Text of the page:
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The Hollywood Museum Celebrates Lucille Ball at 100 & "I Love Lucy" at 60    
A general view of atmosphere is seen at the "Lucille Ball At 100 & 'I Love Lucy' At 60" opening gala at The Hollywood Museum in Los Angeles, on Thursday, Aug. 4, 2011. The event also celebrates the recently released "Best of I love Lucy" DVD collection from CBS Home Entertainment and Paramount Home Entertainment. Casey Rodgers/AP Images for CBS DVD.
HOLLYWOOD, CA.- A new exhibition at the Hollywood Museum celebrates two milestones in the life of America’s Queen of Comedy: Lucille Ball’s 100th birthday on Aug. 6 and the 60th anniversary of “I Love Lucy,” her classic TV collaboration with husband Desi Arnaz, which CBS first aired on Oct. 15, 1951.

“Lucille Ball at 100 & ‘I Love Lucy’ at 60,” presented in partnership with CBS , will be on display from Aug. 3 to Nov. 30, showcasing memorabilia saluting the careers and romance of Hollywood’s most famous lovebirds.

“The Hollywood Museum in the Historic Max Factor Building is the perfect venue for this exhibit because it's where Lucille Ball went for makeup and hair treatments from Mr. Factor,” says Museum President Donelle Dadigan. “It's where Lucy first became a redhead. She had the longest-running contract of all of Mr. Factor's celebrity clients and he frequently used her image in his PR and ad promotions. The Redheads Only Room has been carefully preserved in her memory today. The museum’s historic connection to Lucy is the reason the U.S. Postal Service chose to unveil its official Lucille Ball commemorative stamp here in 2001.”

The exhibit is presented in partnership with CBS DVD and Paramount Home Video, which just released a new DVD set “The Best of ‘I Love Lucy’” featuring 14 classic episodes that have been digitally restored. CBS describes the set, “Television's all-time queen of comedy is at her candy-wrapping, grape-stomping, Vitameatavegamin-pushing best in this timeless collection of I Love Lucy episodes. From Hollywood to Europe, from ballet to burlesque to the birth of Little Ricky... it’s all here in this hilarious 2-disc set.” The 14 episodes: “The Ballet,” “The Freezer,” “Lucy Does a TV Commercial” (Vitameatavegamin), “Job Switching” (The Chocolate Factory), “Lucy Is Enceinte” (Lucy reveals pregnancy), “Lucy Goes to the Hospital,” “L.A. at Last,” “Lucy Gets in Pictures,” “Harpo Marx,” “The Great Train Robbery,” “Bon Voyage,” “Paris at Last,” “Lucy Gets a Paris Gown,” “Lucy’s Italian Movie” (Grape Stomping).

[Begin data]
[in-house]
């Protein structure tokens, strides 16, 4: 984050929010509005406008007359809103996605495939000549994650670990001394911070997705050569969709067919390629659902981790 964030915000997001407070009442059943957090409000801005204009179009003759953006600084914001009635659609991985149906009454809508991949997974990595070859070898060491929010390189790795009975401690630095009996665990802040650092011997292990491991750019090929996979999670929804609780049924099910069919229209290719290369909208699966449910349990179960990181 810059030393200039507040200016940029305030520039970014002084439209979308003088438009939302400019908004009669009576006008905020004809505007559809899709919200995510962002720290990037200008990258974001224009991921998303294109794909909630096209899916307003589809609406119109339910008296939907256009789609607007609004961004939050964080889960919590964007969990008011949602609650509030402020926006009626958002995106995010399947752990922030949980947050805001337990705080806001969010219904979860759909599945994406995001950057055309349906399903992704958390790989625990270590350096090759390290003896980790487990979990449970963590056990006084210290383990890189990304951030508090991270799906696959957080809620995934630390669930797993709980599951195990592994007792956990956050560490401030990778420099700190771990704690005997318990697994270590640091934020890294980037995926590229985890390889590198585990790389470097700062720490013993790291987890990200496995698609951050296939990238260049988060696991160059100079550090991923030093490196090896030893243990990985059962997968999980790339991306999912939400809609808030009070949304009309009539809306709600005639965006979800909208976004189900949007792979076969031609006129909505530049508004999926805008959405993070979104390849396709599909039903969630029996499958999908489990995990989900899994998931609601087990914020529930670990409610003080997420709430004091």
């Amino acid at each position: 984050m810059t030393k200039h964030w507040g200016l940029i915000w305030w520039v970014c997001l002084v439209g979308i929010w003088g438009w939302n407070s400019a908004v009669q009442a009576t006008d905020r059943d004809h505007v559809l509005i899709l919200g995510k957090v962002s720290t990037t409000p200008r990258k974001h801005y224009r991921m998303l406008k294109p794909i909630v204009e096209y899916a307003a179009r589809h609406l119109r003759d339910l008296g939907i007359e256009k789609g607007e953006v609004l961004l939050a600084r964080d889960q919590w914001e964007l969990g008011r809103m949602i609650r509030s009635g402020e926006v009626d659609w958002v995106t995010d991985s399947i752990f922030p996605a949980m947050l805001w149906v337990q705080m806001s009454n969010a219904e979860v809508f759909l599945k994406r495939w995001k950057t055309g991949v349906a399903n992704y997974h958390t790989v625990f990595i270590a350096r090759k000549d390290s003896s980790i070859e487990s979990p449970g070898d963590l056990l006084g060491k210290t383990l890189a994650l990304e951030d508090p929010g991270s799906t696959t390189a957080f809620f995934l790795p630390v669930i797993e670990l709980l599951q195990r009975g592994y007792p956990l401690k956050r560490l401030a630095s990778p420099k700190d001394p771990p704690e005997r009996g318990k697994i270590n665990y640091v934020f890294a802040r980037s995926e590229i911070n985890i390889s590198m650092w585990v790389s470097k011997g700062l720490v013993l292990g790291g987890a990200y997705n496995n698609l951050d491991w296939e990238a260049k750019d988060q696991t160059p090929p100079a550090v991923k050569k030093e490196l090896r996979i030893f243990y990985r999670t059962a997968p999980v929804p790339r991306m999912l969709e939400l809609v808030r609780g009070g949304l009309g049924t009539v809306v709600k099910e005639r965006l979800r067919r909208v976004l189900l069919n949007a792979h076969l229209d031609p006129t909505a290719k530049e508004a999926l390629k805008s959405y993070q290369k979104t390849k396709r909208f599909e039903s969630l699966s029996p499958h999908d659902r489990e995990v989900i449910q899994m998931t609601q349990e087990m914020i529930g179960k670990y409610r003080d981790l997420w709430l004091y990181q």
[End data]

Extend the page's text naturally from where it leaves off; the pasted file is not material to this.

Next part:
The opening of the exhibition will be celebrated at a private party to be held on Aug. 4 with Lucie Arnaz in attendance. On Lucille Ball's 100th birthday, Aug. 6,, the museum will stage a Lucy look-alike contest plus a contest to declare the best birthday cake.

“Lucille Ball at 100 & ‘I Love Lucy’ at 60” Exhibit includes:

• “Redheads Only Room" where Max Factor worked on Lucy’s famous look, featuring their original signed contract.

• Awards, Certificates, Statuettes/Trophies, Plaques - including the special tribute to Lucy at the 33rd Annual Emmys (1981) and a congratulatory letter from President Ronald Reagan

• Original Costume sketches - Halston, Elois Jennsen, Bob Mackie

• The famous first national TV Guide (April 3, 1953) featuring Desi, Jr. on the cover as the $50 million baby

• Items showcasing the genius of Desi – including original editing equipment which allowed for the technical advancement of TV production (3 cameras, live audience, on film)

• A huge photography collection spanning Lucy’s life including her childhood, modelling career, films, radio and TV with some never-before-seen candid personal shots

• Lucy's autographed leg cast from her 1972 ski accident at Snowmass, CO

• Personal annotated copies of Lucy’s scripts from TV shows and films

• Desi's original recordings + sheet music

• Montage of original photos from Lucy and Desi’s homes and apartments including Palm Springs, NYC and Beverly Hills

Costumes Include:

• Elizabethan gown worn by Lucy opposite guest Tallulah Bankhead (“The Lucy-Desi Comedy Hour,” 1957).

• Artist smock worn by Lucy opposite guest Danny Thomas ("The Lucy Show," 1965)

• Flapper dance costume worn by Lucie Arnaz in duet with Lucy ("Here's Lucy," 1972)

• Overalls worn by Lucy in co-star Gale Gordon’s hardware store ("Life with Lucy," 1986).

• Bold hound’s-tooth wool pant suit worn by Lucy in her last film “Mame” (1974)

• Ivory and lavender beaded gown worn by Lucy in her first MGM film "Dubarry Was a Lady" (1943) opposite co-stars Red Skelton and Gene Kelly

• Iconic trench coat worn by Lucy and featured in ads for the classic film noir “Lured” (1947)

• Other personal outfits from the 1940s, 1950s and 1960s.

LUCILLE BALL AND DESI ARNAZ: